Humility is Not an Emotion

Article by: Steve Cornell

Humility is sometimes associated with quiet, less outgoing or passive personalities. But this could be very misleading.

Misunderstanding humility is risky because this quality is essential to one’s relationship with God.

  • “God opposes the proud but shows favor to the humble” (I Peter 5:5).

Jesus established humility and unconcern for social status not only as the psychological structure of His kingdom but also as a basis for entrance into it. (see: Matthew 18:1-3).

Thinking deeply about humility

  • “Humility is not itself an emotion, like joy or gratitude or contrition.”

  • “A person could be a wonderful exemplar of humility without ever feeling humble; in fact, one who frequently feels humble is probably not very humble.”

  • “But humility is a disposition not to feel the emotions associated with caring a lot about one’s status. It is the ability to have my self-comfort quite apart from any question about my place in the social pecking order (whether the criterion is accomplishments, education, beauty, money, power, fame, or position).”

  • “Humility is self-confidence that runs far deeper than the tenuous self-confidence of the person who believes in himself because others look up to him.” 

  • “Those who need to excel others to think well of themselves— who seek value at the expense of others —who try to climb to honor by using others — who construct their glory upon the shoulders of weakness found in others— who engage in the ‘dangerous business of building self-assessments on watching to see how they’re doing in comparison with others, — those who live this way are — in some profound sense — actually degrading themselves and, far worse, cutting themselves off from both God and people.”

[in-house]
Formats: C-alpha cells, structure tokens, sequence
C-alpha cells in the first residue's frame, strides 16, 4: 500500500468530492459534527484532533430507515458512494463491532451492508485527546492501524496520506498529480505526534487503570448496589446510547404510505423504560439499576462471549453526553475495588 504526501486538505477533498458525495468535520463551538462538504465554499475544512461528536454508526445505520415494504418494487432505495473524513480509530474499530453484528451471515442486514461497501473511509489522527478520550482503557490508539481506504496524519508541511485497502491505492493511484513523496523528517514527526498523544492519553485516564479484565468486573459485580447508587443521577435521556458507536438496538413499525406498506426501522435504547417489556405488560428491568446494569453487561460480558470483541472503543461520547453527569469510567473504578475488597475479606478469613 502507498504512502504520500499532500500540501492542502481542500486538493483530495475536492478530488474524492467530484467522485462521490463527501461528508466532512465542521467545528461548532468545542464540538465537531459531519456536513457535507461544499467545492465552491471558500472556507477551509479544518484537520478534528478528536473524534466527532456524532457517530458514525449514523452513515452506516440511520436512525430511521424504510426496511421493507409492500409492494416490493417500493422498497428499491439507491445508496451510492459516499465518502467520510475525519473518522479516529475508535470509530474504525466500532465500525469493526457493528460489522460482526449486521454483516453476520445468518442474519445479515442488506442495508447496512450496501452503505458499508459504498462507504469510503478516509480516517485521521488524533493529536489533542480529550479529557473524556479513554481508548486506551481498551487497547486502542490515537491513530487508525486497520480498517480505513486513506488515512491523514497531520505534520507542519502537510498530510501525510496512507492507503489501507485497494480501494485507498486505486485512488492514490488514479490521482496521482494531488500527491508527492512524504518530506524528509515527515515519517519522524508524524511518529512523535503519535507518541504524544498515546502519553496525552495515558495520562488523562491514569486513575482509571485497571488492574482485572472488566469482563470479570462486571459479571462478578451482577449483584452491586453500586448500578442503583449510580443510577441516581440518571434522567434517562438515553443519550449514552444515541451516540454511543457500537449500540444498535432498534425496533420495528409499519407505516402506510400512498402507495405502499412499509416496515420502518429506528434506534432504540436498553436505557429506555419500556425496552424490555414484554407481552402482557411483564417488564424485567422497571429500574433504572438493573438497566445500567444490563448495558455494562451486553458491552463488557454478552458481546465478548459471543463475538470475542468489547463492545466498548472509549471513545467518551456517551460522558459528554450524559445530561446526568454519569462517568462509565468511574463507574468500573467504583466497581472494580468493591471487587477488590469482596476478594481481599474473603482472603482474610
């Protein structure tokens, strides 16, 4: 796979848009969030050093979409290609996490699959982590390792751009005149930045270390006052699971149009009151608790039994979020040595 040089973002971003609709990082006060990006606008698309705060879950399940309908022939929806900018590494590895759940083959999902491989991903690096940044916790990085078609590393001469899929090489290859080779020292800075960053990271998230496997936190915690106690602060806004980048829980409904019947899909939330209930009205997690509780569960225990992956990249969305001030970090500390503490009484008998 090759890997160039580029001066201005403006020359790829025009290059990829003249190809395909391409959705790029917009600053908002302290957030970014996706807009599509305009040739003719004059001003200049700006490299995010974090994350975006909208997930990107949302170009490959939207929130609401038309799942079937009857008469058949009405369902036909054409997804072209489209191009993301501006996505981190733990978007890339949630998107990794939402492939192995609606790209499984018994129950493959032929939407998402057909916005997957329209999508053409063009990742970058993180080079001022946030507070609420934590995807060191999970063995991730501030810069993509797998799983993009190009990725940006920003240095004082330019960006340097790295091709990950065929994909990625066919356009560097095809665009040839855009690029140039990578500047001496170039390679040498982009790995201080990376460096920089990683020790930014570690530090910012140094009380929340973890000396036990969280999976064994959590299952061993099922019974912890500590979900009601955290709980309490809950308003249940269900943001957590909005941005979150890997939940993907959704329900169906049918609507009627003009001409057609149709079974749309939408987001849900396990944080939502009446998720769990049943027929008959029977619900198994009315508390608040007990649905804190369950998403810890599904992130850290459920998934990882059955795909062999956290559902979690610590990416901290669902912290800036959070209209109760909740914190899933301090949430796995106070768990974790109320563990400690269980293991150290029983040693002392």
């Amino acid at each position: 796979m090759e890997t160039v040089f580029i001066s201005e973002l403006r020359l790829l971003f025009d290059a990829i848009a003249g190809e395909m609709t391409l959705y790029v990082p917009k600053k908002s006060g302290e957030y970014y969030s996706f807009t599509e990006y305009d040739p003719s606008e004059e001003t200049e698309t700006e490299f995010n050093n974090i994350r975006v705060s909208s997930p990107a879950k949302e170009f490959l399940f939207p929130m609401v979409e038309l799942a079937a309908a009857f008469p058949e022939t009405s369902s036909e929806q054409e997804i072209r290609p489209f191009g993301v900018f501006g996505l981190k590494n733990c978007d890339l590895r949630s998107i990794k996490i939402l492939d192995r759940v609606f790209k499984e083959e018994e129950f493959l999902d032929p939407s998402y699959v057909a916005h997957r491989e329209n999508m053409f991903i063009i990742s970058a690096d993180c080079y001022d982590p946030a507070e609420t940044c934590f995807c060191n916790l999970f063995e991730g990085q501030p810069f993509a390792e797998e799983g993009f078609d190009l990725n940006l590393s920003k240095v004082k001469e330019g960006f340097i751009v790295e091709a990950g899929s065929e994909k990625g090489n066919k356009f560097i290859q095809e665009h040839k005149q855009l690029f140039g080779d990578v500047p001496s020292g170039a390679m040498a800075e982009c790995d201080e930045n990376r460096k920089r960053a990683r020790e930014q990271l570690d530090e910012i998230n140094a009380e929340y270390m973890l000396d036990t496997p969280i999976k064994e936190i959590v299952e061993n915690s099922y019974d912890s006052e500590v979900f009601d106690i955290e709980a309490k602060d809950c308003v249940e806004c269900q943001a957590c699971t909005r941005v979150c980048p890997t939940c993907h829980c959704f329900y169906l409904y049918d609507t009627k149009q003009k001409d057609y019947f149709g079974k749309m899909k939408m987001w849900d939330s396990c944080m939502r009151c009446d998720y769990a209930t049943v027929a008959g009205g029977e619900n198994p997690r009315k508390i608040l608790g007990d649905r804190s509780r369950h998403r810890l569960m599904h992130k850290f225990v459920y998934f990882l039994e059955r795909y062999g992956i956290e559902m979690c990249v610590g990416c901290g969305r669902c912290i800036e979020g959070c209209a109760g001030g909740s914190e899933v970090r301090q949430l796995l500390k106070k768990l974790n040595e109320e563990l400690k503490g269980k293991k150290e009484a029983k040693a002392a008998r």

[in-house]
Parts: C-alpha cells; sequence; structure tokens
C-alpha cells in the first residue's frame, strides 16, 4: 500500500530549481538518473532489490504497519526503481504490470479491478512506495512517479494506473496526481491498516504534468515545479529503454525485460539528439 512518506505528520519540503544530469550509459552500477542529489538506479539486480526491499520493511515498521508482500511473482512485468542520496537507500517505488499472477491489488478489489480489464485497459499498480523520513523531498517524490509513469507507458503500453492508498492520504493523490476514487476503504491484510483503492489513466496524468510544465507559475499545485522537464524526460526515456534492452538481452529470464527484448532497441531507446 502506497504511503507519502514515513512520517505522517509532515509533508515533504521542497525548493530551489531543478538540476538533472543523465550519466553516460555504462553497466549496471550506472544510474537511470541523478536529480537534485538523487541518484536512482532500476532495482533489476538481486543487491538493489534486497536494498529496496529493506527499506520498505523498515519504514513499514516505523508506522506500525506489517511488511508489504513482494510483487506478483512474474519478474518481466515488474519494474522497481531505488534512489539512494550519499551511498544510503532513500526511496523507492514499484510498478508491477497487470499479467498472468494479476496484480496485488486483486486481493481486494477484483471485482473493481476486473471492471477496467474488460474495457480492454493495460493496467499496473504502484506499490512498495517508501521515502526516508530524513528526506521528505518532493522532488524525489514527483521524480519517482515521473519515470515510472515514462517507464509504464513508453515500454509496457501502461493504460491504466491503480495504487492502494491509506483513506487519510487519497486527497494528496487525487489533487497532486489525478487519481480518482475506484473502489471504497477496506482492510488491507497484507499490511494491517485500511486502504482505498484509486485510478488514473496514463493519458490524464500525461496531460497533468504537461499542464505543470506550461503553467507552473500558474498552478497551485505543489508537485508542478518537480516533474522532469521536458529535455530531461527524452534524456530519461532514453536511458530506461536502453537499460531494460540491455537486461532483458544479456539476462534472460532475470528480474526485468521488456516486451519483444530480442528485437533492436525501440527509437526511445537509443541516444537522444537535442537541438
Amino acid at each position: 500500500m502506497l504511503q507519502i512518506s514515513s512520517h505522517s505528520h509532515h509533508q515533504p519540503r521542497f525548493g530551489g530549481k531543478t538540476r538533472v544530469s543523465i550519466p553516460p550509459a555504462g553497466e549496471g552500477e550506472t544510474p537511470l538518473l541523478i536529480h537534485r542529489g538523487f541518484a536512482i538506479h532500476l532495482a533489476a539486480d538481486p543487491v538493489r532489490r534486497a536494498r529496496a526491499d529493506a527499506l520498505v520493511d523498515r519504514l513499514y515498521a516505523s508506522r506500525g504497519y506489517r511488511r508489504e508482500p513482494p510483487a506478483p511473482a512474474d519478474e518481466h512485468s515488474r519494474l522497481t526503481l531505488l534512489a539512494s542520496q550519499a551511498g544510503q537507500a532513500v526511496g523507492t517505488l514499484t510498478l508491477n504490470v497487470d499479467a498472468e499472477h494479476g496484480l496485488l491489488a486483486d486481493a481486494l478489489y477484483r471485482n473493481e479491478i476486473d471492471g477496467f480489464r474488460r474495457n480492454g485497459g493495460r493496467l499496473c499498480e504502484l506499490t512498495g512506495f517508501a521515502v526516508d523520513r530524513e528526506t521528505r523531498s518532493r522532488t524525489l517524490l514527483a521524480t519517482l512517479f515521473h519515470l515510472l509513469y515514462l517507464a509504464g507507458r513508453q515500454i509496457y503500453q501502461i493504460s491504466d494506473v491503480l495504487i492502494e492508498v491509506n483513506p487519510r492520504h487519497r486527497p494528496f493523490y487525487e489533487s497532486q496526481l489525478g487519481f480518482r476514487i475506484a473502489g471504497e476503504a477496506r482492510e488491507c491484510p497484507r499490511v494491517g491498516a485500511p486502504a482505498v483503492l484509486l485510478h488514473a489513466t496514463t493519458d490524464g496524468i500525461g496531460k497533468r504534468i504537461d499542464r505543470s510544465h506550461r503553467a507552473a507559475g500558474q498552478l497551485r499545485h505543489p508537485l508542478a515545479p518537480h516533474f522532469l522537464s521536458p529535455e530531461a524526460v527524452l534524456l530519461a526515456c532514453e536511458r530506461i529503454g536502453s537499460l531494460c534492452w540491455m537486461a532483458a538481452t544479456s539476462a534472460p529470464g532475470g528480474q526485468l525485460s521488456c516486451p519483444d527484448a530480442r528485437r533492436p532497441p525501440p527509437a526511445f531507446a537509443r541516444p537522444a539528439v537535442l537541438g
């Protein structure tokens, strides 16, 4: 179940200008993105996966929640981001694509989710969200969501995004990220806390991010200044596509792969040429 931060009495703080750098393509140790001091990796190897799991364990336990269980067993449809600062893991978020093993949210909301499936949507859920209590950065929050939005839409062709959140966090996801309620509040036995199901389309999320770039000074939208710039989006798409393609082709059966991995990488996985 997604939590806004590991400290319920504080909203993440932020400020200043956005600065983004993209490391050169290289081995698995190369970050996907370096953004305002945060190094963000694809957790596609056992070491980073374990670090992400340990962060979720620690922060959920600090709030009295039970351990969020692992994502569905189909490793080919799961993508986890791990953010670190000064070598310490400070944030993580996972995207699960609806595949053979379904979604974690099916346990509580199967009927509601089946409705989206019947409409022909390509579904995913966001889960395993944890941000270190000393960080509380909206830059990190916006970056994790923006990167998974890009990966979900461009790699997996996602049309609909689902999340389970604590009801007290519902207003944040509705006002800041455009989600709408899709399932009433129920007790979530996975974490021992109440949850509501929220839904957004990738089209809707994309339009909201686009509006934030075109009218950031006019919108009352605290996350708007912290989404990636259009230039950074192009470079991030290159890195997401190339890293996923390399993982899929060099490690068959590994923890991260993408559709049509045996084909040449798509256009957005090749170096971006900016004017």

• There is something in humility which – strangely enough — exalts the heart, and something in pride which debases it” (Quotes above from: Spiritual Emotions, Robert Roberts).

Who is the greatest in the kingdom?

“…the disciples came to Jesus and asked, ‘Who, then, is the greatest in the kingdom of heaven?’ He called a little child to him, and placed the child among them. And he said: “Truly I tell you, unless you change and become like little children, you will never enter the kingdom of heaven. Therefore, whoever takes the lowly position of this child is the greatest in the kingdom of heaven. And whoever welcomes one such child in my name welcomes me” (Matthew 18:1-4)

Jesus said, “Unless you change and become like little children, you will never enter the kingdom of heaven.”

  • Self-humbling is required for kingdom entranceverse 4 – “Therefore, whoever humbles himself like this child is the greatest in the kingdom of heaven.”

  • Humble hospitality is a test of the heartverse 5 – “And whoever welcomes one such child in my name welcomes me.” (Mt. 18:1-5; cf. Lk. 18:9-13).

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